For Joe Baker, it all started in the back alley. Avenue H, to be exact. That's where his career with the Susquehanna Glass Company began when he was 17.
"I still have my favorite cart, " he says, referring to the old utility cart he used back then. It was the largest and would allow him to transport more crates per trip as he pushed it to the various stations around the building. It is still being used, by others, today.
(Joe Baker with the cart he used a few decades ago)
“Back then we used wooden crates to put glassware in for the cutters,” he explains. “When they were done, they would set it in the lane here, and I would go up and down, pile them up on the cart and take them back to the washtubs.” Baker says he would then hand wash the glassware before it was packed and shipped.
Over the decades, Baker outgrew merely pushing the cart and learned other operations on his way to the sales department, where he has worked for the past 24 years. He points out that Susquehanna Glass was there in Avenue H long before he was. In fact, the company was started in Columbia by Albert Roye in 1910, using a single glass cutting machine.
(Artisans of former days) . . .
The company is one of the last remaining American factories practicing the art of hand-cut glass and currently employs several dozen people on various shifts. The operation is now at the height of its busiest season - Christmas. 3,000 pieces a day are being shipped out, and the required storage area has expanded to rented space at the Kleen-Rite Corporation on Ninth Street.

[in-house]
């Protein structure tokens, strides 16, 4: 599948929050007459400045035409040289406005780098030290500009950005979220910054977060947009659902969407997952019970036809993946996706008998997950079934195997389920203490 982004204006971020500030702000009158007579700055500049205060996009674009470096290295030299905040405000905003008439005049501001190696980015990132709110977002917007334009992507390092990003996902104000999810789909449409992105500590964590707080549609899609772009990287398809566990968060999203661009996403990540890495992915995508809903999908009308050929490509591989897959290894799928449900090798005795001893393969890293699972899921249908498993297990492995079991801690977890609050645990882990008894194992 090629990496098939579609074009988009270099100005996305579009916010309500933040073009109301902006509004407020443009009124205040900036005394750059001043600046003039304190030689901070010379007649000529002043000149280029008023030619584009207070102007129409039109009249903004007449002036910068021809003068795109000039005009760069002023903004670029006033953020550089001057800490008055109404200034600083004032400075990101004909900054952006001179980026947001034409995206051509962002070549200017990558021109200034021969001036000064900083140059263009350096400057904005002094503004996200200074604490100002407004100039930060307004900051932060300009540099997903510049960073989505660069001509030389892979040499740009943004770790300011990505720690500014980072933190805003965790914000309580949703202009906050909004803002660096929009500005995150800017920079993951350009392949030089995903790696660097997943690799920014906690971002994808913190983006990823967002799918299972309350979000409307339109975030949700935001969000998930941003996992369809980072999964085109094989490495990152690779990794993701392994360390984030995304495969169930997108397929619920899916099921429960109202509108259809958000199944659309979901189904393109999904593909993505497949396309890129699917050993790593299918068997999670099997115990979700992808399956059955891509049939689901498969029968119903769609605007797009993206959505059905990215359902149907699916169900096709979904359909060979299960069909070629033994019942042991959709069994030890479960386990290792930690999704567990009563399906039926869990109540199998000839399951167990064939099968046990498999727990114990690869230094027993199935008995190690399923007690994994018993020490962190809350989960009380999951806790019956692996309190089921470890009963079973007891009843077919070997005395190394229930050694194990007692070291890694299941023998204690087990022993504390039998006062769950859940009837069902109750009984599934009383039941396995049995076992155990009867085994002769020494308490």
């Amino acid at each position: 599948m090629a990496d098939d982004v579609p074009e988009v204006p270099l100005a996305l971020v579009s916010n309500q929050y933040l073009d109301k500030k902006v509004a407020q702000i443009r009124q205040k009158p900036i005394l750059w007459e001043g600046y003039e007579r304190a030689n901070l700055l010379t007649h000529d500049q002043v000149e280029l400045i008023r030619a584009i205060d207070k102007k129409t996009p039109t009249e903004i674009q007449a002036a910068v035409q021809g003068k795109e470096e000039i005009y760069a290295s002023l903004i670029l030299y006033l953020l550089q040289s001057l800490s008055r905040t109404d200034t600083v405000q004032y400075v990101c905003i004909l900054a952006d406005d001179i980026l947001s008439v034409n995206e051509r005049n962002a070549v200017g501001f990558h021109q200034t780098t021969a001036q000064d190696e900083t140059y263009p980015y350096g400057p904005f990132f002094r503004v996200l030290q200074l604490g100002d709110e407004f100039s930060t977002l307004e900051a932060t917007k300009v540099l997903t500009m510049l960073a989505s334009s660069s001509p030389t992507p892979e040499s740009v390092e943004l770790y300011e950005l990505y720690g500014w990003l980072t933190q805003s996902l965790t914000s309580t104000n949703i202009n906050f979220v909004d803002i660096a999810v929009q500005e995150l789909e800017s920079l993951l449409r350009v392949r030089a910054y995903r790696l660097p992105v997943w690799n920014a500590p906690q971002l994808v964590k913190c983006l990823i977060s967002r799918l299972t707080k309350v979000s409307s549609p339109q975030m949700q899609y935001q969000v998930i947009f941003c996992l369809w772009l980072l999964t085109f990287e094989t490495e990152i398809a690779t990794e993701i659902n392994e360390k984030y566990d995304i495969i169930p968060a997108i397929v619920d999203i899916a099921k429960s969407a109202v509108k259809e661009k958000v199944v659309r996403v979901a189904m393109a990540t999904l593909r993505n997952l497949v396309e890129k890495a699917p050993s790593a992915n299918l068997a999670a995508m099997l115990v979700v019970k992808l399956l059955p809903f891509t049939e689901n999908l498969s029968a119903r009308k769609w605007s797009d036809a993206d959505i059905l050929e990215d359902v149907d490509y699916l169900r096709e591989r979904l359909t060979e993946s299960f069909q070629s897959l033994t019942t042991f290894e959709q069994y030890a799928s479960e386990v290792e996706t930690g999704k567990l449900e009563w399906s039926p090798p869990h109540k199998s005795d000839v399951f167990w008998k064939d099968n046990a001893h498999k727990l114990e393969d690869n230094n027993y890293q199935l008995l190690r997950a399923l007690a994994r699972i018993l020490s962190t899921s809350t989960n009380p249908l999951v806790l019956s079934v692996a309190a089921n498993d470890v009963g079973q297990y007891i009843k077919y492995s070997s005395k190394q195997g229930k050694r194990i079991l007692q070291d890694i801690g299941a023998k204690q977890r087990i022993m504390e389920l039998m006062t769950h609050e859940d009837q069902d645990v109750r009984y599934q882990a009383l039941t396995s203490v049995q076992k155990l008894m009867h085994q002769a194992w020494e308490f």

(Items being readied for shipping)
(Storage at Avenue H)
The Avenue H facility is the company’s main manufacturing plant and distribution center, although it also has a showroom in Atlanta, Georgia. Contrary to what many customers believe, the glass is not actually produced at the Columbia plant. Rather, blanks are shipped in and "finished" there. Finishing includes hand cutting, sand etching, color screening, engraving, and lasering.
(Crystal, a 27-year veteran artisan, demonstrates hand-cutting. The first step for this particular design is cutting the flower pattern.)
(In the second step, Crystal cuts the flower stems after changing wheels.)
In the hand cutting process shown above, a master artisan uses a rotating stone wheel to cut various designs into the glass. Since the operation is done freehand, each piece is unique.
Sand etching (shown here) uses high pressure sand that is sprayed onto the substrate to create the etching.
(A piece right after sand etching)
(A similar item after being cleaned up a bit)
(A color screening machine)
In color screening, a design is printed in ink onto the glass and sent through a conveyor dryer to set it permanently.
(A collection of color screened items)
(An engraved glass)
Engraving uses a computer process to drive punches into the glass at 15,000 strokes per minute to compose the design and can be used with metal, plastic, crystal, and glass.
The lasering process allows designs to be added to metal, slate, leather, and wood, in addition to glass.
Example of lasering on metal,
and on wood.
After any particular process is complete, items are checked, packed, and shipped out. Baker says the company’s clients include Amazon, Target, and Williams-Sonoma, among others.
These days, Joe Baker talks to clients from his own office, a few floors away - yet a long way from - his favorite cart.
(Susquehanna Glass Company (and its outlet store) is located at 731 Avenue H in Columbia.)
Outlet store items . . .